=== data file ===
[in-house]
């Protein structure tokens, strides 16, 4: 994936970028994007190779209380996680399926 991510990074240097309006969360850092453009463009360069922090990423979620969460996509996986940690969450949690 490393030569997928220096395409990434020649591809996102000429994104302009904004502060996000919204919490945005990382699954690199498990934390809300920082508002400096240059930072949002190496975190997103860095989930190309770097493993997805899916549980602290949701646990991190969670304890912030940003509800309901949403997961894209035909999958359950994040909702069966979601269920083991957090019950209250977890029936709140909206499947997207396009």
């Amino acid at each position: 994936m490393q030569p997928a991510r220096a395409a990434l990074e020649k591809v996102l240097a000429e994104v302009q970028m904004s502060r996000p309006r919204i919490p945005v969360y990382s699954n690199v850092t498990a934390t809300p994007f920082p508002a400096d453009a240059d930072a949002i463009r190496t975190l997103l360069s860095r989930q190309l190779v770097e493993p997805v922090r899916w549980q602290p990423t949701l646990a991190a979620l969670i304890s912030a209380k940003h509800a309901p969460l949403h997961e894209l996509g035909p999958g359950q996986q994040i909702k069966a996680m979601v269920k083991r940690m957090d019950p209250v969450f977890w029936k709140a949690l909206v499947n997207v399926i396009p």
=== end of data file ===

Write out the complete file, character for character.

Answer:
[in-house]
């Protein structure tokens, strides 16, 4: 994936970028994007190779209380996680399926 991510990074240097309006969360850092453009463009360069922090990423979620969460996509996986940690969450949690 490393030569997928220096395409990434020649591809996102000429994104302009904004502060996000919204919490945005990382699954690199498990934390809300920082508002400096240059930072949002190496975190997103860095989930190309770097493993997805899916549980602290949701646990991190969670304890912030940003509800309901949403997961894209035909999958359950994040909702069966979601269920083991957090019950209250977890029936709140909206499947997207396009």
């Amino acid at each position: 994936m490393q030569p997928a991510r220096a395409a990434l990074e020649k591809v996102l240097a000429e994104v302009q970028m904004s502060r996000p309006r919204i919490p945005v969360y990382s699954n690199v850092t498990a934390t809300p994007f920082p508002a400096d453009a240059d930072a949002i463009r190496t975190l997103l360069s860095r989930q190309l190779v770097e493993p997805v922090r899916w549980q602290p990423t949701l646990a991190a979620l969670i304890s912030a209380k940003h509800a309901p969460l949403h997961e894209l996509g035909p999958g359950q996986q994040i909702k069966a996680m979601v269920k083991r940690m957090d019950p209250v969450f977890w029936k709140a949690l909206v499947n997207v399926i396009p």